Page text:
No matter how outlandish, some rumors just won't quit and one of the most tired claims is once again circulating online: That a particular food or drink product has been infected with HIV/AIDS and people should avoid consuming it.
A Facebook post that features a photo of a man in handcuffs identifies him as being an employee of a Cadbury candy factory and says he was arrested for contaminating products with his HIV-positive blood. Therefore, it continues, people should avoid eating the company’s products or risk contracting the virus.
The full post: "This is the guy who added his infected blood to Cadbury products. For the next week do no eat any products from Cadbury, as a worker from the company has added his blood contaminated with HIV (AIDS). It was shown yesterday on BBC News. Please forward this message to people who you care."
The post was flagged as part of Facebook’s efforts to combat false news and misinformation on its News Feed. (Read more about our partnership with Facebook.)
The claim is unsubstantiated on several levels.
First, a reverse-image search shows that the photo was published on multiple Nigerian websites in 2014 and is of Boko Haram terrorist Aminu Ogwuche, who was accused of planning the April 14, 2014, bus park bombing in the Nigerian suburb of Abuja. The blast killed 71 people and injured another 120, according to reports. The photo shows Ogwuche being extradited by international police to Nigeria from South Sudan.
Second, no arrests have been made and no warnings issued about the British confectionery company’s products being contaminated with HIV. There have also been no recalls or media reports of such a thing.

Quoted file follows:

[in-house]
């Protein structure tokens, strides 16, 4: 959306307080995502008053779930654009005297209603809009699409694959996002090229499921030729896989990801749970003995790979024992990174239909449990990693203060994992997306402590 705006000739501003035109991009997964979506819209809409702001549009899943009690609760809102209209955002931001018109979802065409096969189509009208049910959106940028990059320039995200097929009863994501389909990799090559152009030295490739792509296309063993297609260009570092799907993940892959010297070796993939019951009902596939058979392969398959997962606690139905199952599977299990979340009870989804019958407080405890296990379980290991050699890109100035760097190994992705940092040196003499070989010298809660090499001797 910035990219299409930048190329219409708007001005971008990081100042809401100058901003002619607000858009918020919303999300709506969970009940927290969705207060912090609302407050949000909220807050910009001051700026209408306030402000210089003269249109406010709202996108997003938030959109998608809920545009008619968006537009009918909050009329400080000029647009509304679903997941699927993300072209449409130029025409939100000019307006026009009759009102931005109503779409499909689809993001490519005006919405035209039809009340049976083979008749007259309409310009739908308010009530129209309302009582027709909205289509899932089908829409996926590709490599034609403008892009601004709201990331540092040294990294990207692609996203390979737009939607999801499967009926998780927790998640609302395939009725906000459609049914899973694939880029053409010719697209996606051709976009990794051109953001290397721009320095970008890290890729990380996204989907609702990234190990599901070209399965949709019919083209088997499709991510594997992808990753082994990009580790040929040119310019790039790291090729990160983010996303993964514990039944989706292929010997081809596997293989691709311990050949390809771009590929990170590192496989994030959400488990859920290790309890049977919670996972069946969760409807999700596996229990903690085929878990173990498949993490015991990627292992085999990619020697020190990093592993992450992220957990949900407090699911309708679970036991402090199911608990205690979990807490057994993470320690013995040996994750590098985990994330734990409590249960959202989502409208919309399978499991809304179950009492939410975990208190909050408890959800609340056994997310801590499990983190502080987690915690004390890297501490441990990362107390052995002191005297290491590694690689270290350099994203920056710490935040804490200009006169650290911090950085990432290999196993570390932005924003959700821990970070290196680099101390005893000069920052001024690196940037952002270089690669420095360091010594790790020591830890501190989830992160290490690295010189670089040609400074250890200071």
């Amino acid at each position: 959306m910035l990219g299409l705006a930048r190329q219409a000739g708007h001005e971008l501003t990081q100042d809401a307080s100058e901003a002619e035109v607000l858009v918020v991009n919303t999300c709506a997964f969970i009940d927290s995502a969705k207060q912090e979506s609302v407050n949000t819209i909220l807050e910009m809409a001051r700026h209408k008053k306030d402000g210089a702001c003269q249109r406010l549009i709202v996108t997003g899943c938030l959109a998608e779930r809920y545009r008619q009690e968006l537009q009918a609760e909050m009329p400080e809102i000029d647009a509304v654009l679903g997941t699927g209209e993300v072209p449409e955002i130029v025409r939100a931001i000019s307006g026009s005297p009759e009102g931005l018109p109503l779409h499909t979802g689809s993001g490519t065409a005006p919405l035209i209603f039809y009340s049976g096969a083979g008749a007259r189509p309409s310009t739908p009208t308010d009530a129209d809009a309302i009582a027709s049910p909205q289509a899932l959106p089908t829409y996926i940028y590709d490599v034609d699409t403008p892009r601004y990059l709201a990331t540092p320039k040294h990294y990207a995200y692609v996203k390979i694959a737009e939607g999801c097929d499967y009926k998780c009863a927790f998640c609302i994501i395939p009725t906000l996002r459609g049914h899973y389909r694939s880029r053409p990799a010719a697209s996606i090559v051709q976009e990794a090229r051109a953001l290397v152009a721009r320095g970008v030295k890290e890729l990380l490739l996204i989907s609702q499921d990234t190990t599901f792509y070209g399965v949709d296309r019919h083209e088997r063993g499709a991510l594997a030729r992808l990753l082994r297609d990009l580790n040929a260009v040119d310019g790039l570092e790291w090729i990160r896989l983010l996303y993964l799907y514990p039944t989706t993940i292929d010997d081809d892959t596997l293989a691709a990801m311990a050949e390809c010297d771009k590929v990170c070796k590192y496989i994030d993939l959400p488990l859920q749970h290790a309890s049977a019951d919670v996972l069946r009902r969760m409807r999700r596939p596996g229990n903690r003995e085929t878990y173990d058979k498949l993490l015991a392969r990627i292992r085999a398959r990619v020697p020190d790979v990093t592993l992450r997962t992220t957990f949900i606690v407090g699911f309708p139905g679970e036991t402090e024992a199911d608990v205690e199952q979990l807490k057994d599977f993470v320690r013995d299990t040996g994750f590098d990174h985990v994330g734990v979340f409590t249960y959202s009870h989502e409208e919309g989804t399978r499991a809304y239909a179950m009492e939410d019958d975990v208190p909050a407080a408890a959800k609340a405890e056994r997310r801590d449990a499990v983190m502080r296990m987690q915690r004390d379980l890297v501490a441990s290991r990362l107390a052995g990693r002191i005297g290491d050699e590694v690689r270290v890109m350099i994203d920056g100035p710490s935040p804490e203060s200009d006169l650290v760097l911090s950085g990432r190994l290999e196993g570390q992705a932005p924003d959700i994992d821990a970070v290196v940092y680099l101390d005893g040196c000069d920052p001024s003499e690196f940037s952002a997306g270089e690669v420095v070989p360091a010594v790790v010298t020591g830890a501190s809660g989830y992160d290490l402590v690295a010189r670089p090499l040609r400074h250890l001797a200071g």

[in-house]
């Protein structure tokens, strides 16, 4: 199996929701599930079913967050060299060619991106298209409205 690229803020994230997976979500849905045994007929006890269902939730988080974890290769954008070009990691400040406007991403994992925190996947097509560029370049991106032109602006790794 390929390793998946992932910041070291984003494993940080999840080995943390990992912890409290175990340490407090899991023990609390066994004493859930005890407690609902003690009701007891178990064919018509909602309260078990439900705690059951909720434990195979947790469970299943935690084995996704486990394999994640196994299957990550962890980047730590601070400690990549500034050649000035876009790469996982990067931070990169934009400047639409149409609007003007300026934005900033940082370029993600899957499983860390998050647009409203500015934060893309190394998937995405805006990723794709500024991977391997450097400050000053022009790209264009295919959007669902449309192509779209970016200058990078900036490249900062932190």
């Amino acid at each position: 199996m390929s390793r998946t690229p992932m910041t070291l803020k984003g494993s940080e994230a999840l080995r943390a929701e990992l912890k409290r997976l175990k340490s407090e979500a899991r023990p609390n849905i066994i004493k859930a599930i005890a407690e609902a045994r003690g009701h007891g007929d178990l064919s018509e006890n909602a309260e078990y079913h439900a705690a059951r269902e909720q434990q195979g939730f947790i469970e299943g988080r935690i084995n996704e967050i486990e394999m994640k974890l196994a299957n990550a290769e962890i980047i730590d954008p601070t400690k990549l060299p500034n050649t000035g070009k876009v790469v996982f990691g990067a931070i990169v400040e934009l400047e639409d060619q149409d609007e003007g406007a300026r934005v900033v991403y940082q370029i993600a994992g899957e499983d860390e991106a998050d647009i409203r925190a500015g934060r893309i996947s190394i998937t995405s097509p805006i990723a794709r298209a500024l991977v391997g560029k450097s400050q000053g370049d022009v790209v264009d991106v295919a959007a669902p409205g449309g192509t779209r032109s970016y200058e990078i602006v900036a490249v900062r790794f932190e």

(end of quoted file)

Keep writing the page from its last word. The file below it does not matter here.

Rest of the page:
Third, and probably most importantly, it is nearly impossible to contract HIV by food consumption.
According to the Centers for Disease Control, HIV does not survive outside of the human’s bodily fluids and it cannot reproduce outside a human host:
"You can’t get HIV from consuming food handled by someone with HIV. Even if the food contained small amounts of HIV-infected blood or semen, exposure to the air, heat from cooking, and stomach acid would destroy the virus," the CDC says.
In very rare cases, HIV has been found to have been spread from an infected person to another through pre-chewed food. According to the CDC, the only known cases where this has occurred is when the pre-chewed food was shared with an infant. The contamination occurs when infected blood from a caregiver’s mouth mixes with food while chewing.
Posts on social media claim that Cadbury candy products are contaminated after an HIV-positive worker was arrested for infecting the products with his blood.
This rumor has been going around for over a year, and is completely bogus.
The man in the photo is a Nigerian terrorist and there is no evidence that Cadbury products have ever been contaminated with the virus.
We rate this Pants on Fire!